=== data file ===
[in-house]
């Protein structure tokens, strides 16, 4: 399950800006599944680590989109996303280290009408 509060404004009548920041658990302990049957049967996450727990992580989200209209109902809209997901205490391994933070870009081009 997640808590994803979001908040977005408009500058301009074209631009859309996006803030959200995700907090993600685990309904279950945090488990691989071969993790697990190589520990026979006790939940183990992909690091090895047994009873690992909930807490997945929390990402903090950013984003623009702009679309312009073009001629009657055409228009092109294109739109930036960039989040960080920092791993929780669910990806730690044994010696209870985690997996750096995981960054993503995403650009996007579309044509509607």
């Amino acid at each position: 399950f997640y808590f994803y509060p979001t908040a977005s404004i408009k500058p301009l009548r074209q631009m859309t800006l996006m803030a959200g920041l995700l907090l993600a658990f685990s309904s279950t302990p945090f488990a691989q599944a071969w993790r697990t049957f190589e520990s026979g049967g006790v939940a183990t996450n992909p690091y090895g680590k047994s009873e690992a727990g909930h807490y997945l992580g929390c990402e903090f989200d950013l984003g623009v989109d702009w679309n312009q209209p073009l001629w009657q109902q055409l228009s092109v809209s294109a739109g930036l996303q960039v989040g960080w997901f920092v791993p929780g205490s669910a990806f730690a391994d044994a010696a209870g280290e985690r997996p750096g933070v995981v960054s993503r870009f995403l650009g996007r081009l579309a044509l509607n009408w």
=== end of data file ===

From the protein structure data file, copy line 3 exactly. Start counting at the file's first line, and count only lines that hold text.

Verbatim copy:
């Amino acid at each position: 399950f997640y808590f994803y509060p979001t908040a977005s404004i408009k500058p301009l009548r074209q631009m859309t800006l996006m803030a959200g920041l995700l907090l993600a658990f685990s309904s279950t302990p945090f488990a691989q599944a071969w993790r697990t049957f190589e520990s026979g049967g006790v939940a183990t996450n992909p690091y090895g680590k047994s009873e690992a727990g909930h807490y997945l992580g929390c990402e903090f989200d950013l984003g623009v989109d702009w679309n312009q209209p073009l001629w009657q109902q055409l228009s092109v809209s294109a739109g930036l996303q960039v989040g960080w997901f920092v791993p929780g205490s669910a990806f730690a391994d044994a010696a209870g280290e985690r997996p750096g933070v995981v960054s993503r870009f995403l650009g996007r081009l579309a044509l509607n009408w």